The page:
Located northeast of the Satgumbad Masjid, this dilapidated yet still architecturally striking tomb is thought to be the resting place of one of the daughters of Shaista Khan, Governor of Bengal, despite there being no supporting evidence.
The form of the building is square with the main northern entrance contained within a projecting bay. Slender turrets on either side emphasize the bay while the main entrance is accentuated by the use of a multi-cusped archway. The outer surface is richly ornamented with plaster panels. The ribbed pilasters with floriated bulbous bases that flank the openings are similar to those of the tomb of Bibi Pari of the Lalbagh Fort. This feature together with the cusped entrance arches and highly articulated façade suggest a late seventeenth century date.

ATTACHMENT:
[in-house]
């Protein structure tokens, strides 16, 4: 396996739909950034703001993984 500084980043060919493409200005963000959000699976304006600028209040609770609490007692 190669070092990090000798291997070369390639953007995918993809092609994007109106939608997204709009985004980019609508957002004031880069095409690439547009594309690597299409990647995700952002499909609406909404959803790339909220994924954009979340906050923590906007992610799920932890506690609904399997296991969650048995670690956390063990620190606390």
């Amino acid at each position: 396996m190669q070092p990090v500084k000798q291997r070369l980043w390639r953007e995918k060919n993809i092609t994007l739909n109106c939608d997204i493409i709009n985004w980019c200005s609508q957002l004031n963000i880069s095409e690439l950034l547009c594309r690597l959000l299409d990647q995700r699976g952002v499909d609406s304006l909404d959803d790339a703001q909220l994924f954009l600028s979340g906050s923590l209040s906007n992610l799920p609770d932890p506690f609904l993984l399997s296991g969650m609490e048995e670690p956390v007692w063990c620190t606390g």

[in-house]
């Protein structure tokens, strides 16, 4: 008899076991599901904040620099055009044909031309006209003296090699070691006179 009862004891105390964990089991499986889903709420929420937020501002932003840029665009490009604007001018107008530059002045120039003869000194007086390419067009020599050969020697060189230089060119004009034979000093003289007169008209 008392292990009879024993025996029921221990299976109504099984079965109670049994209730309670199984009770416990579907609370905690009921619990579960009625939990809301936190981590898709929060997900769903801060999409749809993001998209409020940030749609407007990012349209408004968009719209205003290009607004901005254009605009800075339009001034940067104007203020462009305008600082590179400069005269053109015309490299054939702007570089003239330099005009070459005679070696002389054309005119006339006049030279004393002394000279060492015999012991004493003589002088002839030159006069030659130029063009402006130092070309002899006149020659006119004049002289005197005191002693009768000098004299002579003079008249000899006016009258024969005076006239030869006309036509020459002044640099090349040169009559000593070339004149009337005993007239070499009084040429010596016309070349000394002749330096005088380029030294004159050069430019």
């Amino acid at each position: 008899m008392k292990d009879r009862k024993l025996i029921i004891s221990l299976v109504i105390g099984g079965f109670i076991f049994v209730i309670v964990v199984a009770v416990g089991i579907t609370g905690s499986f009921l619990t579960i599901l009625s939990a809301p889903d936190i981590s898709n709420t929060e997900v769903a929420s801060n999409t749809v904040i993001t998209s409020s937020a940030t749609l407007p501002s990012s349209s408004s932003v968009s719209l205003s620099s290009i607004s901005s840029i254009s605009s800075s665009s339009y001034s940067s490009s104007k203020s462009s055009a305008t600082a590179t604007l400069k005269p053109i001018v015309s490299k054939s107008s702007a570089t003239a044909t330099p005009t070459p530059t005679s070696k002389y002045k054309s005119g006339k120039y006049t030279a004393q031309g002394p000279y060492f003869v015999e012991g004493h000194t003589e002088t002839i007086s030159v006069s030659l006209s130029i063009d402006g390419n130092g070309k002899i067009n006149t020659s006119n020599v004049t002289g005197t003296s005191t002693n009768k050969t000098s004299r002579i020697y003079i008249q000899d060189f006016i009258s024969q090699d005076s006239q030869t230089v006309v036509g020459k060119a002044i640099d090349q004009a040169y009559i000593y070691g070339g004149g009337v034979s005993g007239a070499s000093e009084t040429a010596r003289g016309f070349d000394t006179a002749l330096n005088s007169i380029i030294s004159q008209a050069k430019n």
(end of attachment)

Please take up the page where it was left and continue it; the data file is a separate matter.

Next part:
The tomb chamber is octagonal. The mihrab is located in the western wall and the two side openings were originally fitted with marble screens. The presence of an octagonal drum above the square wall indicates that the tomb was a domed structure as opposed to having a flat roof. Sources:
Ahmed, Nazimuddin. 1984. Discover the monuments of Bangladesh. Dhaka: University Press Limited, 176.
Asher, Catherine B. 1984. Inventory of Key Monuments. Art and Archaeology Research Papers: The Islamic Heritage of Bengal. Paris: UNESCO, 62.